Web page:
Recent research suggests that a form of sexual discrimination is being perpetuated in offices all around the world, since office ambient conditions are developed to accommodate men.
The Journal Nature Climate Change featured a letter which stated that the reason why women feel cold in the same workplace where men are comfortable, is related to women’s lower metabolic rates. This would demand changes in the way offices are cooled.
Dr. Boris Kingma and Prof. Boris Wouter van Marken Lichtenbelt of Maastricht University discovered that current methods employed to cool offices are similar to those used in the 1960’s, when the workforce was primarily composed of men. The method used to calculate the ideal temperature uses the metabolic rate of a 40 year-old, 154 pound man (approximately 69 kg) as reference.
This can only mean that it is normal that women feel uncomfortable in modern air conditioned offices. Moreover, a study was conducted on 16 young women, who were performing light office work, which showed that they were at risk of being over-chilled in summer by the air conditioning systems.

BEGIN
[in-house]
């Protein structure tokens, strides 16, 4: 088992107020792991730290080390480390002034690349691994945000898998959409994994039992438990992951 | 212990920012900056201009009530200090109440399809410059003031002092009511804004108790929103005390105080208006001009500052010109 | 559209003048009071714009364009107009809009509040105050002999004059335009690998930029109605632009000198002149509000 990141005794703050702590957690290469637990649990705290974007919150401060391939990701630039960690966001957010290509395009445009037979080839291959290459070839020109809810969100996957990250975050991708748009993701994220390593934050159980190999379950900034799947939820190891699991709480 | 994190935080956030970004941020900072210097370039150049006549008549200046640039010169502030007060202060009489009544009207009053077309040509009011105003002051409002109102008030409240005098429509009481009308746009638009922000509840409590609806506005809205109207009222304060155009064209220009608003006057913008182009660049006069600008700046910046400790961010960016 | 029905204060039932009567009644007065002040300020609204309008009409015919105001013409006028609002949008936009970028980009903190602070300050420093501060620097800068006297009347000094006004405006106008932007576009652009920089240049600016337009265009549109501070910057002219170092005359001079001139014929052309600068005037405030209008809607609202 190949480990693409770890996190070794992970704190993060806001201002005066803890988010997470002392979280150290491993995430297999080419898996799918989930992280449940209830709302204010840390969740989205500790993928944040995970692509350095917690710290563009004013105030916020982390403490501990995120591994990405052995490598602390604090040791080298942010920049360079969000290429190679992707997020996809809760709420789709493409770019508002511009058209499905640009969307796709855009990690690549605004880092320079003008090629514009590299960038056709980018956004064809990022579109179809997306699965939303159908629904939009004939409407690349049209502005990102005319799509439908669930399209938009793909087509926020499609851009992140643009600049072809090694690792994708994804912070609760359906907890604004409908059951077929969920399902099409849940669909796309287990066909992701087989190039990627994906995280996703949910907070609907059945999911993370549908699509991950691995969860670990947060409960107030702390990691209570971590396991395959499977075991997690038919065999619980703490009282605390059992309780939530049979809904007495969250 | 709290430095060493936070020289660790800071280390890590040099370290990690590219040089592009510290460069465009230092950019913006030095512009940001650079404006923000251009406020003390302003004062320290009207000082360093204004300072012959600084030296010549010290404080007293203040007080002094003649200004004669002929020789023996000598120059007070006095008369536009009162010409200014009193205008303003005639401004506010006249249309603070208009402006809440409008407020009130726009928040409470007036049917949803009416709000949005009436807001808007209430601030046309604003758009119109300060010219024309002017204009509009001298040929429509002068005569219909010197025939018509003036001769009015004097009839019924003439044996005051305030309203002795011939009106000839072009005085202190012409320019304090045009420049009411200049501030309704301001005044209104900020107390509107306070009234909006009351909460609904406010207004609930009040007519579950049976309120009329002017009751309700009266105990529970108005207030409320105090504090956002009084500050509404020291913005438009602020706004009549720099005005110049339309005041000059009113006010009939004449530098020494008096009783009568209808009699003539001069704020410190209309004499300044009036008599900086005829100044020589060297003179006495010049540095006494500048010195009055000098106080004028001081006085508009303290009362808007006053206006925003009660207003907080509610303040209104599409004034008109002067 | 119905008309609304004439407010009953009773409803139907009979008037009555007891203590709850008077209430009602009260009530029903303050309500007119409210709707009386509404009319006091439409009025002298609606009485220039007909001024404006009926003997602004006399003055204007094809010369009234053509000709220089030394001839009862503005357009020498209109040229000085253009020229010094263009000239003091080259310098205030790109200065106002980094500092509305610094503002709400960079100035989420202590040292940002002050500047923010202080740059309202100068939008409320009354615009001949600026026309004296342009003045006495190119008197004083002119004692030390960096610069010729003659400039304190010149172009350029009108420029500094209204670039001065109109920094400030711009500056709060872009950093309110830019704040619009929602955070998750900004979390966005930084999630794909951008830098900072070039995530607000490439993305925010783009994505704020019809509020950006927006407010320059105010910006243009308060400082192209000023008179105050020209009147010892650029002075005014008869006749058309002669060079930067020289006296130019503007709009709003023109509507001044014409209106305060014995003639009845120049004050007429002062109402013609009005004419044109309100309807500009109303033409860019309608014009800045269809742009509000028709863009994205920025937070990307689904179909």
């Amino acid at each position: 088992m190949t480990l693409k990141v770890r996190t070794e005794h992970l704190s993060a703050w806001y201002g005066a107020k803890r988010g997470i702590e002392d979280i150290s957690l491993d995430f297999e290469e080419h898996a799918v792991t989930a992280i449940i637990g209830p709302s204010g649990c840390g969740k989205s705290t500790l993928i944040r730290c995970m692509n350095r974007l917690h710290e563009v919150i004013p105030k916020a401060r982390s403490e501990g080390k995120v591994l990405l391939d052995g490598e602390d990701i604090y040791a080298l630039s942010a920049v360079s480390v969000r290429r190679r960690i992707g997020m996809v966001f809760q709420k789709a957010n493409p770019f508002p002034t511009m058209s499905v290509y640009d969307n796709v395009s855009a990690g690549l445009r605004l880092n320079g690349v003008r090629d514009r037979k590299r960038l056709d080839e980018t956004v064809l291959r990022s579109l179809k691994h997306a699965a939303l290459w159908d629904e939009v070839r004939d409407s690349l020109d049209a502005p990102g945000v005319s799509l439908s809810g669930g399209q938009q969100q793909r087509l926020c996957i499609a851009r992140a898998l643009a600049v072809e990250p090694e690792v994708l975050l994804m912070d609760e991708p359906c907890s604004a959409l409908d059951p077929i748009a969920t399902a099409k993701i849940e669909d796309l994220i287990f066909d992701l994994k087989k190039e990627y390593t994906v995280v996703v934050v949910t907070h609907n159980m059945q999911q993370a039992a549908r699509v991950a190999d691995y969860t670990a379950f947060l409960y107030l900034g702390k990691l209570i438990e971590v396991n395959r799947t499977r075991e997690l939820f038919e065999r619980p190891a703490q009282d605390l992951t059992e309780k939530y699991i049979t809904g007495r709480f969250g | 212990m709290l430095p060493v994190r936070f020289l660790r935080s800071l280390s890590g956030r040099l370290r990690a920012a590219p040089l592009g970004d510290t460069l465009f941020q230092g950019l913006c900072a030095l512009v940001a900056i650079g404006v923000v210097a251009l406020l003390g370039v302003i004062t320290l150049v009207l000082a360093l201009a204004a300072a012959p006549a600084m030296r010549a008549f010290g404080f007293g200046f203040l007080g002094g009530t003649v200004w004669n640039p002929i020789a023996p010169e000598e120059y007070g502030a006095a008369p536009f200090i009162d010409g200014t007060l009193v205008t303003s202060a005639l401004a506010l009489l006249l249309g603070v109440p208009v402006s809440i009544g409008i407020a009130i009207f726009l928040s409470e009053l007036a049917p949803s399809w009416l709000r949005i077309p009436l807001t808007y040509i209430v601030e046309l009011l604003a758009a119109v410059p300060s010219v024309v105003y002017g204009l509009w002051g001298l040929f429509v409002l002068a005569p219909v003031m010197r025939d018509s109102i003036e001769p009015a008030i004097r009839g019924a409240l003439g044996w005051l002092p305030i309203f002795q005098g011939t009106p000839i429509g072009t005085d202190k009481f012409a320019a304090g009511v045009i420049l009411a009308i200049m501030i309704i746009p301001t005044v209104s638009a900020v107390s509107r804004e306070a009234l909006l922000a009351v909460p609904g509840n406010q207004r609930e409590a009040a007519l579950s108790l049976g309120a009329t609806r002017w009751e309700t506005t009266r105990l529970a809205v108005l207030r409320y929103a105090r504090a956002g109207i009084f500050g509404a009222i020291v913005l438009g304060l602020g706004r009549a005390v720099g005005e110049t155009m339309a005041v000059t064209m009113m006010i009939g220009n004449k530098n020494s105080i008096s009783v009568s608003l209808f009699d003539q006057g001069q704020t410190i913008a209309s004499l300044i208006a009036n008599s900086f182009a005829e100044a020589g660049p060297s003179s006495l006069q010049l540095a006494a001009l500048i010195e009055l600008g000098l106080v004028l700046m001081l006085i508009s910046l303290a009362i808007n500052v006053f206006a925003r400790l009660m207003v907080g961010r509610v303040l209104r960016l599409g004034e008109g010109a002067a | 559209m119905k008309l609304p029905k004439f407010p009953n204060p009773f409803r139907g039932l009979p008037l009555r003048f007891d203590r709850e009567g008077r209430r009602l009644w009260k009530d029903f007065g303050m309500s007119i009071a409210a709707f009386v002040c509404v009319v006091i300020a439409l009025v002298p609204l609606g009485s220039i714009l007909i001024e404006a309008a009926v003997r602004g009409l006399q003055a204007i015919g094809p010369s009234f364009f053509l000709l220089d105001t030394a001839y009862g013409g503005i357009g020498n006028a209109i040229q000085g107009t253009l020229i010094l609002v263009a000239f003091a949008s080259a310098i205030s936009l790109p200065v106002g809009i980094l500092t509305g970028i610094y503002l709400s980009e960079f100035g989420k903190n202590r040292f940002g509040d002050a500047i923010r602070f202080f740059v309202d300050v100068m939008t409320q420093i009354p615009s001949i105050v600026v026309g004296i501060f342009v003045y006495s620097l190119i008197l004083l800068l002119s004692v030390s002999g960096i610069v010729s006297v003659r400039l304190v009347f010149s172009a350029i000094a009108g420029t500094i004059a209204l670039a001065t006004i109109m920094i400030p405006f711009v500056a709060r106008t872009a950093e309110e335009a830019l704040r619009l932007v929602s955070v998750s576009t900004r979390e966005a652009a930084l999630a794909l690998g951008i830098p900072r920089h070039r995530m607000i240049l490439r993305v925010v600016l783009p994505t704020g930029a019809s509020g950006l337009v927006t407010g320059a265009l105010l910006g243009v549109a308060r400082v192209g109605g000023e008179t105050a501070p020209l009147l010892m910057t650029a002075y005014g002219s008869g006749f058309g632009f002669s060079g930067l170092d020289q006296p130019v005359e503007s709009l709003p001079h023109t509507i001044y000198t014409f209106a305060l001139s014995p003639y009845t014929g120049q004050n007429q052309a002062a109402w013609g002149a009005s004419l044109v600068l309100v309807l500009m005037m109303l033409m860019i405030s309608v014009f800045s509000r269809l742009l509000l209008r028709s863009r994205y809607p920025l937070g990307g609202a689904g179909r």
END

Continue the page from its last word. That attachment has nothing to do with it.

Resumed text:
A press release from the university stated that it had been known that the metabolic rate of women was 20 to 35 percent lower than that of men, and that the standard procedure used to determine the ideal indoor climate in other buildings or public areas is based on the metabolic rate of a man.
Also, the two scientists concluded that thermal comfort models needed to be re-calibrated, enhanced or reconfigured, according to a biophysical approach.
The entire building’s energy consumption is significantly increased when people turn up the thermostat, or the heater, and drink more tea or coffee than usual.
Another debatable aspect brought up by the researchers was the fact that the method used to determine the ideal cooling rate might also ignore the differences in men and women’s clothing. They said that by taking into account women’s physiology and clothing preferences in calculating the ideal temperature, the offices would have a much higher level of comfort.
The authors concluded that since women’s metabolic rates differ significantly from men’s, modern offices need an improved cooling system that would accommodate gender differences, as well as age and special physiological characteristics, such as being thin or obese.
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